When young people experience mental health difficulties, the ripple effect can be felt far and wide. The young person is at the epicentre, but as parents we are often the closest to it and feel the full force of the impact.

Findings from the 2017 NHS Digital survey show that one in seven 11-16 year olds and one in six 17-19 year olds have mental health difficulties. In a school of 1000, that’s 143 pupils. In a college of 2000, that’s 320 students. And these are just the ones who speak out or access support. That’s a lot of young people and a lot of parents, siblings and grandparents who experience the pain, despair and hopelessness.

How does this show itself at home?

In so many ways. A young person hiding away in their bedroom, crying silently, becoming aggressive, not wanting to see friends, not wanting to take part in activities, shouting at family members, changes to eating and sleeping patterns, loss of motivation, self-harm – the list goes on. If the young person struggles to understand and communicate their feelings calmly, the frustration felt by the whole family adds to the issue. Parents often mirror the young person’s process – feeling angry, upset, isolated and unsure what to do. The young person feels worse. The cycle continues.

How does this show itself in the counselling room?

In so many ways. Parents desperate to find an effective way to support their child, “I feel like a failure”, “ I feel like I have let my child down”, “I’m just lost”. Young people saying “I know I’m safe to cry at home”, “My dad is the only person I can talk to”, “I can’t show how I feel at school”. Or the role play where the child puts the figure representing them far away from the rest of the family, or creates their distress in clay and throws it away.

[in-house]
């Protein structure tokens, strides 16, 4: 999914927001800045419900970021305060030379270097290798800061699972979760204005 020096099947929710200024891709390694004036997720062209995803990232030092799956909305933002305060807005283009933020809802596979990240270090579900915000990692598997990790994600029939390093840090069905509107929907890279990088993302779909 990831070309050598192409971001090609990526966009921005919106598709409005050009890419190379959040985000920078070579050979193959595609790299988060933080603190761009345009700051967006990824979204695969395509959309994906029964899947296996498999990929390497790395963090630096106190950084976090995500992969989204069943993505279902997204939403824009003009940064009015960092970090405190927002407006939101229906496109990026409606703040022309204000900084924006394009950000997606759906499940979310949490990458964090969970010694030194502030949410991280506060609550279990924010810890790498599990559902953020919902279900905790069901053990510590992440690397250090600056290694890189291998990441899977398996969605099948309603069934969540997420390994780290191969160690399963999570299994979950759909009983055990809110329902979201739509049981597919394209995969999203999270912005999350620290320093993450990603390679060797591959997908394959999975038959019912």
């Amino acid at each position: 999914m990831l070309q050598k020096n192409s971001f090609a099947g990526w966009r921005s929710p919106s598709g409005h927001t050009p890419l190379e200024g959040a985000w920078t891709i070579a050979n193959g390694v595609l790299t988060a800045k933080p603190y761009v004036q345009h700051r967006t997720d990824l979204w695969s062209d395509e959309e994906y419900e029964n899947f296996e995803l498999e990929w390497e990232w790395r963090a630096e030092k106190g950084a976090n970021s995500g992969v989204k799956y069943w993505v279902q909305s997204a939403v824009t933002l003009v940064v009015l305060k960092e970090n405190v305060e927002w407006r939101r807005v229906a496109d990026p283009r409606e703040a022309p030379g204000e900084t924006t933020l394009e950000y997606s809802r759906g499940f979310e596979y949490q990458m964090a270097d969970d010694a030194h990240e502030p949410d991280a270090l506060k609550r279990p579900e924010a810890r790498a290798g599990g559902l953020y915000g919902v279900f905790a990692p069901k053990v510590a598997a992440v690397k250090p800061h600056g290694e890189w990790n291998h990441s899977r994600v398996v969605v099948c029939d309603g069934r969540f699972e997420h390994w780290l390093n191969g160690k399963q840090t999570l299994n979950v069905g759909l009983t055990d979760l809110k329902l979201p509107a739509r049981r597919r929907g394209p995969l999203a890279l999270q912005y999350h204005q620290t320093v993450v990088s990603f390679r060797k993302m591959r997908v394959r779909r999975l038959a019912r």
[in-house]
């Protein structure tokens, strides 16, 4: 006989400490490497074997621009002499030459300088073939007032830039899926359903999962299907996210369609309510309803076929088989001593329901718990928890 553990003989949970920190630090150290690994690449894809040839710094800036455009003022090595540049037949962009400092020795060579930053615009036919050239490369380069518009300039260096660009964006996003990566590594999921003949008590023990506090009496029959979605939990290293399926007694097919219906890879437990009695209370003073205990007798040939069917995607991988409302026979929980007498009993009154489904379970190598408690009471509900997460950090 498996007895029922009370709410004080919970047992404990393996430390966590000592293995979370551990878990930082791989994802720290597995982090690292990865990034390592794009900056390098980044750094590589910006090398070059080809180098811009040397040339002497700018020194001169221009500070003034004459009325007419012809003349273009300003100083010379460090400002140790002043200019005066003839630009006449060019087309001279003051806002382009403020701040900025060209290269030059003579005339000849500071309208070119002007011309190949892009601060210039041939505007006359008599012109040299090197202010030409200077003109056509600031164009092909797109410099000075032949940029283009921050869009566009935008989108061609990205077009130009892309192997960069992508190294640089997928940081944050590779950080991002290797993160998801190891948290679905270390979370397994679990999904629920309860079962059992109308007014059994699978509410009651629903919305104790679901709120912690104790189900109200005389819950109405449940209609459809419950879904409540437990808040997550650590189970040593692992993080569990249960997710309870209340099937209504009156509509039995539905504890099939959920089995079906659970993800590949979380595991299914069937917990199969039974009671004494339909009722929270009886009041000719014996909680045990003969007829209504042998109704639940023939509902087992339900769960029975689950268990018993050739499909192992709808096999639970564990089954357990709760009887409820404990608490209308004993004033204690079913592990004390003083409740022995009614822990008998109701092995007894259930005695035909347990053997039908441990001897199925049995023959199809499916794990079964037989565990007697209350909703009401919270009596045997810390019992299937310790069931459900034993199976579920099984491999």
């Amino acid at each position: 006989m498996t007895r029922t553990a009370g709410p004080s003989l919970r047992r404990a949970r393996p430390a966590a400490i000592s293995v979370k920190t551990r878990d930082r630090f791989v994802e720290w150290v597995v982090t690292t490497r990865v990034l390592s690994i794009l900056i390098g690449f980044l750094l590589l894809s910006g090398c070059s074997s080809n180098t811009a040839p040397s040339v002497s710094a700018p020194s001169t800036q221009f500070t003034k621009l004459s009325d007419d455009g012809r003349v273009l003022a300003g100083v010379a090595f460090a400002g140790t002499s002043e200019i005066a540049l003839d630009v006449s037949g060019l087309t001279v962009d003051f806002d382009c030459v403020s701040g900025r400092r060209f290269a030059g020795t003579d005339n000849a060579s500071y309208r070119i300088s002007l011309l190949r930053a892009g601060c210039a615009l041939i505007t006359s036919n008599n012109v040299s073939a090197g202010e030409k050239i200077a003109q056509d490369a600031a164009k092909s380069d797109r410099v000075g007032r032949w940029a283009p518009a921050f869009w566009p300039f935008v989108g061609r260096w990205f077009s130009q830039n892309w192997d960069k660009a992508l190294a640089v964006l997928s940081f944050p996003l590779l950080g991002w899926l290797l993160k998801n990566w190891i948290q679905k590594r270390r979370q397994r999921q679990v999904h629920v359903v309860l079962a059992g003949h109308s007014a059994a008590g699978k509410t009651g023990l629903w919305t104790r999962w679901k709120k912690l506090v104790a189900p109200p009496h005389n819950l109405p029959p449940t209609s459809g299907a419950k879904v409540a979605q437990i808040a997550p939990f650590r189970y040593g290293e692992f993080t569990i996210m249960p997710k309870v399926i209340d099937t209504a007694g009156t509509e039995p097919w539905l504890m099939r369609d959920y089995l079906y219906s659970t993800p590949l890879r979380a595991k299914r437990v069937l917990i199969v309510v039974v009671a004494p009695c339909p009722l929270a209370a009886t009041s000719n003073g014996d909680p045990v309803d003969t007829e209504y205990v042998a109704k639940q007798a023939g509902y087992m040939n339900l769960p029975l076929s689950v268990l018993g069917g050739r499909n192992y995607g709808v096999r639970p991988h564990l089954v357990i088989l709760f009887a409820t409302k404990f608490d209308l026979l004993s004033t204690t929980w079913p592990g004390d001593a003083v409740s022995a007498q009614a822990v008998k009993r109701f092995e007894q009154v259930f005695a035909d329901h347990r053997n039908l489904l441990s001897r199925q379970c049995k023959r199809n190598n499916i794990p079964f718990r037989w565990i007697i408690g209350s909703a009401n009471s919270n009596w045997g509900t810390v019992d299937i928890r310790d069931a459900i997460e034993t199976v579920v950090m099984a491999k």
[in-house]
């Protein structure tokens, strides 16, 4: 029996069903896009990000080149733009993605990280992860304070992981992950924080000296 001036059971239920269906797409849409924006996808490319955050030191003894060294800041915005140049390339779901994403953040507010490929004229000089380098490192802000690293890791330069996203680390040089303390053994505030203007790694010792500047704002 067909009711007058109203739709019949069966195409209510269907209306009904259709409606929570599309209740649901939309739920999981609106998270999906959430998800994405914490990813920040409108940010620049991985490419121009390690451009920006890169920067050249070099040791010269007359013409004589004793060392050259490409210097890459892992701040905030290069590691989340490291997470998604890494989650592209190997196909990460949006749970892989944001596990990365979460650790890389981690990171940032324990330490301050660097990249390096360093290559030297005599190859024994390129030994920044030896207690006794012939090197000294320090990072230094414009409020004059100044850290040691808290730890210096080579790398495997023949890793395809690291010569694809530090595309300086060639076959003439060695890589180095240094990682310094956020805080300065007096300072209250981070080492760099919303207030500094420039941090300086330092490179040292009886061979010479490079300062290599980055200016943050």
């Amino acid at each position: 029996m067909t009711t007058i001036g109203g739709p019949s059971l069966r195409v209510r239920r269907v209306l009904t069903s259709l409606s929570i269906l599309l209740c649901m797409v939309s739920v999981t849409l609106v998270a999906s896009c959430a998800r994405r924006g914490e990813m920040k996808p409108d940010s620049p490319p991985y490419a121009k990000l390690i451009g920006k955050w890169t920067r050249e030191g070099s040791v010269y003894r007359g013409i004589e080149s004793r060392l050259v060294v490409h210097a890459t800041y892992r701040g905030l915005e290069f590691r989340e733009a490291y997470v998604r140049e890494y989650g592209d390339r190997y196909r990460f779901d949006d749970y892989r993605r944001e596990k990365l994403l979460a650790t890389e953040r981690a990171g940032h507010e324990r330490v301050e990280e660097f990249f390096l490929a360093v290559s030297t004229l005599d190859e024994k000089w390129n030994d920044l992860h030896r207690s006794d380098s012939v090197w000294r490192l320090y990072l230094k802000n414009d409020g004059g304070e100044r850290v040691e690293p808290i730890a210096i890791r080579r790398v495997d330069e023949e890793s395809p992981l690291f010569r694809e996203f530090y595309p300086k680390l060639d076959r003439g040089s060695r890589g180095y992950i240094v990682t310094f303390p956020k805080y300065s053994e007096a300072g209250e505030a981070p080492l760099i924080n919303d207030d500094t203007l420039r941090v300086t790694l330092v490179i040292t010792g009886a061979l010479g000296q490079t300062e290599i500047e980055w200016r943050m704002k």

Home is often the safest place and those who love you are often the safest people to release your feelings to, even in unproductive ways.

As a parent this can be really challenging, so what can you do?

• Take a step back, being reactive prevents you from being creative in your response.
• Try to stay calm and observe – what is the young person really trying to tell you?
• Notice your own thoughts and feelings – these could be really big clues to what is happening for your child. It’s a natural empathy.
• Find ways to help your child express themselves – go for a walk with them, ask them to write things down or draw their feelings.
• Work with your child rather than trying to control what is happening.
• Ask what they need from you and reassure them that you will try to help.
• Get your own support, this can be a really tough process.
• Access professional help for you, your family and your child – speak to the school, college, university, GPs, family support agencies, counsellors.
• Recognise that you are not alone, this does not make you a bad parent and this is not your fault.

Useful Links

Young Minds
Young Minds – Help for Parents
This website contains useful information for parents including Parents’ Lounge, Parents’ Survival Guide and a helpline.

MindEd for Families
MindEd for Families has online advice and information from trusted sources and will help you to understand and identify early issues and how best to support your child.

Action for Children
Action for Children – Support for Parents
This website provides information about supporting your child and support available near you.